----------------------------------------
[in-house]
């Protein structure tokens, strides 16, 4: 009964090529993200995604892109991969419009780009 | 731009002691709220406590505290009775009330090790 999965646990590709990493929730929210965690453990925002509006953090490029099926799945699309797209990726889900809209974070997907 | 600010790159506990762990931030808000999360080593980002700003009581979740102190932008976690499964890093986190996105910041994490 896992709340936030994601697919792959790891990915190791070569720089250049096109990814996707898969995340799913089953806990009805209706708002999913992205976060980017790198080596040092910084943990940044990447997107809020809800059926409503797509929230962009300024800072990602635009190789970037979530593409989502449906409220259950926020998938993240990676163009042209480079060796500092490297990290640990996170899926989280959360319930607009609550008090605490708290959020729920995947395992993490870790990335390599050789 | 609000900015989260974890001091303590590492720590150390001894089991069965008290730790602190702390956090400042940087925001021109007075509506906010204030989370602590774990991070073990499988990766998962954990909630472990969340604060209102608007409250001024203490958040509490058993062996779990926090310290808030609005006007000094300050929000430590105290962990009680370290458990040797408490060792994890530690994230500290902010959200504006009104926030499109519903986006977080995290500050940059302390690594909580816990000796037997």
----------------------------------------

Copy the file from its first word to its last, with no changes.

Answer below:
[in-house]
């Protein structure tokens, strides 16, 4: 009964090529993200995604892109991969419009780009 | 731009002691709220406590505290009775009330090790 999965646990590709990493929730929210965690453990925002509006953090490029099926799945699309797209990726889900809209974070997907 | 600010790159506990762990931030808000999360080593980002700003009581979740102190932008976690499964890093986190996105910041994490 896992709340936030994601697919792959790891990915190791070569720089250049096109990814996707898969995340799913089953806990009805209706708002999913992205976060980017790198080596040092910084943990940044990447997107809020809800059926409503797509929230962009300024800072990602635009190789970037979530593409989502449906409220259950926020998938993240990676163009042209480079060796500092490297990290640990996170899926989280959360319930607009609550008090605490708290959020729920995947395992993490870790990335390599050789 | 609000900015989260974890001091303590590492720590150390001894089991069965008290730790602190702390956090400042940087925001021109007075509506906010204030989370602590774990991070073990499988990766998962954990909630472990969340604060209102608007409250001024203490958040509490058993062996779990926090310290808030609005006007000094300050929000430590105290962990009680370290458990040797408490060792994890530690994230500290902010959200504006009104926030499109519903986006977080995290500050940059302390690594909580816990000796037997």